Academic journal article Music, Sound and the Moving Image

Changing Tunes: The Use of Pre-Existing Music in Film

Academic journal article Music, Sound and the Moving Image

Changing Tunes: The Use of Pre-Existing Music in Film

Article excerpt

Phil Powrie and Robynn Stilwell, eds., Changing Tunes: The Use of Pre-existing Music in Film, (Aldershot: Ashgate, 2006), 205pp.

review by Alexander Binns

The idea of neglect, a feeling - perhaps self-consciously invoked - that the discipline has been passed by in terms of serious critical enquiry, has played its part in determining how new scholarship justifies its examination of film music. Moreover, in spite of a significant increase in work on music in film, claims of neglect still persist, forming a kind of critical trope. At first, this apparently (though spuriously) took the form of a general absence of studies on film music at all, followed by an absence in considering the music's effect on the spectator. This was countered by film musicology's voracious appetite for critical theory, emerging from the literary theorists who were contemporary film musicology's most significant early exponents but whose consideration tended to focus on the orchestral underscore. In the process, this approach glossed over or even avoided ideological distinctions caused by the different ways that music was deployed in film, such as that between the specially-composed score and one made up of pre-existing music. The disparate ideological qualities that this variety of music subtends to film is the territory of Changing Tunes: The Use of Pre-existing Music in Films, edited by Phil Powrie and Robynn Stilwell and published by Ashgate in 2006. Changing Tunes is divided into two broad parts - 'pre-existing classical film scores' and 'popular music and film' respectively - each of which is further partitioned into areas that deal, usually thematically, with film music, all united under the idea of 'pre-existence'.

To explore the sets of claims that the chapters each in their own way propose, Stilwell and Powrie suggest that the myriad types of music used in cinema should be accompanied by an equally plural set of investigative frameworks. In this respect, Changing Tunes clearly has transformative ambitions in that it stakes out not only what film musicology represented in the past, but also the deeds and legacy of that original assumption. In particular, the editors identify what they seem to regard as a displacement of Theory in favour of a constellation of theories drawn from varying fields of criticism that aim to decentre the focus of the critical model used and to promote instead that which is being elucidated.1 This '"small-scale" theorizing', we are told, 'has been much more productive, flexible, and enlightening' (xiv). Part of the problem with a sense of totalizing theories, as Powrie and Stilwell see it, was the brutality of such theories' lack of subtle concern for local detail. This obviated the need for them to engage in a localized critique, which, the editors believe, is so useful when considering a particular scene in a film. Moreover, the editors also feel that Grand Theory fails to recognize the need to vary its analytical methods and precepts to cope with different narrative agencies (film, music, photography, for example). These are not new claims, however. David Bordwell's similarly mobilized attack on Grand Theory, proposed some years ago, suggests that in many ways this is, in fact, now an accepted methodology.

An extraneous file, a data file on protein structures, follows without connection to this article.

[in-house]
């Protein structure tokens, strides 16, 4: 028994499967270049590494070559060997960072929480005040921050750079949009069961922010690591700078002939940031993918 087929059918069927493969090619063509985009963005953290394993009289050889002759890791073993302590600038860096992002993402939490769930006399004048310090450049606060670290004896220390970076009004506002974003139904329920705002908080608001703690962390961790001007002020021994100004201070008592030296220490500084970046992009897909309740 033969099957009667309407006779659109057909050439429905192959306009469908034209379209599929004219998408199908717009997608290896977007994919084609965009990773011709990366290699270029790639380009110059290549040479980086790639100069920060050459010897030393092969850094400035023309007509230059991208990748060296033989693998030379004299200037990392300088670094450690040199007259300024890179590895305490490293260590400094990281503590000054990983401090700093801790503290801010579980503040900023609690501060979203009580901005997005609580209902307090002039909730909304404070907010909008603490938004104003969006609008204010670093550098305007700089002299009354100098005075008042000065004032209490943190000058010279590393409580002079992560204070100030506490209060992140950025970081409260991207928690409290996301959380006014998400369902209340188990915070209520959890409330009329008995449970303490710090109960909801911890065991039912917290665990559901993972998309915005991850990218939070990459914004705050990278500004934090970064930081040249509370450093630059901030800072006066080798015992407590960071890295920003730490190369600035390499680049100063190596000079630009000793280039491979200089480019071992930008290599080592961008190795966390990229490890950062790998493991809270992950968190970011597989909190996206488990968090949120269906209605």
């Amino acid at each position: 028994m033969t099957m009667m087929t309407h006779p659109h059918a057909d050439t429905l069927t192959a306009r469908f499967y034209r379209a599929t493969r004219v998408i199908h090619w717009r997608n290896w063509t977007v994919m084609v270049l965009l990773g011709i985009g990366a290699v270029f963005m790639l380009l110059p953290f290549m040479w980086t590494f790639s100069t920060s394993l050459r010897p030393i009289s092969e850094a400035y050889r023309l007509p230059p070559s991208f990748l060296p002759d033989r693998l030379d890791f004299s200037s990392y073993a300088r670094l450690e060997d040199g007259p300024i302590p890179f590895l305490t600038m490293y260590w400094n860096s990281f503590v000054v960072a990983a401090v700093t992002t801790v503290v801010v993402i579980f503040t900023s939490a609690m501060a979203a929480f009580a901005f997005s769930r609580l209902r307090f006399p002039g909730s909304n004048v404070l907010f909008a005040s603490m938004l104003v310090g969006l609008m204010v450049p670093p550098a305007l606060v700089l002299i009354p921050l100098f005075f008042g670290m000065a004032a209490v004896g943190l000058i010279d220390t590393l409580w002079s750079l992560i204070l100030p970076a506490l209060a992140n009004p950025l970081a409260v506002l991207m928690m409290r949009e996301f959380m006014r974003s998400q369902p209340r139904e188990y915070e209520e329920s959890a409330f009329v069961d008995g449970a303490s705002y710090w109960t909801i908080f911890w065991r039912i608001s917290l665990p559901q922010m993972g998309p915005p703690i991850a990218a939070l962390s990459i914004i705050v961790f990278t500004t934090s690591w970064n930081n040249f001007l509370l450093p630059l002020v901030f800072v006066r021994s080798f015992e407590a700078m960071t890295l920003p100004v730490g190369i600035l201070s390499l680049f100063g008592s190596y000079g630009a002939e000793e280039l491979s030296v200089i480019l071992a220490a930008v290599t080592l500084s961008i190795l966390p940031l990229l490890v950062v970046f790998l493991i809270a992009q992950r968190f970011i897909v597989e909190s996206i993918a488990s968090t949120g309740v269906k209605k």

The various contributors' essays do adopt a wide range of critical approaches in service to the individual territories of discussion, but this prompts a further question: if these territories are critically unstable and not comfortably organized by aggressive theoretical posturing, why does the critical focus of Changing Tunes seek to map out the territory of socalled pre-existing music so clearly? The answer, it would seem, is because this type of music has been much more widespread than is commonly suggested, and also that its particular field of operation opens up a richer way of considering more recent cinema especially.

More specifically, and as the title very clearly suggests, this book is concerned with how music that is not specially composed for a film affects an audience's response, and how these responses differ from those to specially-composed soundtracks, for there is a stated difference between the two 'modes' of film score here. …

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